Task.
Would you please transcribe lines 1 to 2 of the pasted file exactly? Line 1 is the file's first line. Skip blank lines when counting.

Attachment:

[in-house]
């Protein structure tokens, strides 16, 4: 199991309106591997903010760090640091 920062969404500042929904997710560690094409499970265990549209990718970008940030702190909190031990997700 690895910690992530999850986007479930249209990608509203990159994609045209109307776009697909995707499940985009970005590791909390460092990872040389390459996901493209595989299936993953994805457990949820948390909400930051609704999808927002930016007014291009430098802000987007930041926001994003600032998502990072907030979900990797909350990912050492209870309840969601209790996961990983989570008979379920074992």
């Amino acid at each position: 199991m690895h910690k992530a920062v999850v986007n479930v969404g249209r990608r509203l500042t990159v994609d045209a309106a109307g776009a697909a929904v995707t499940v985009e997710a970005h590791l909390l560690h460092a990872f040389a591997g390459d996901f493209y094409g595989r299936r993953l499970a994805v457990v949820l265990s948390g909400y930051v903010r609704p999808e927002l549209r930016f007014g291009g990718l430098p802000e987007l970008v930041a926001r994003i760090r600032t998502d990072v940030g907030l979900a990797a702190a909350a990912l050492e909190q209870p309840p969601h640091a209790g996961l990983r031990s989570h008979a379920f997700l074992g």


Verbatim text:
[in-house]
């Protein structure tokens, strides 16, 4: 199991309106591997903010760090640091 920062969404500042929904997710560690094409499970265990549209990718970008940030702190909190031990997700 690895910690992530999850986007479930249209990608509203990159994609045209109307776009697909995707499940985009970005590791909390460092990872040389390459996901493209595989299936993953994805457990949820948390909400930051609704999808927002930016007014291009430098802000987007930041926001994003600032998502990072907030979900990797909350990912050492209870309840969601209790996961990983989570008979379920074992």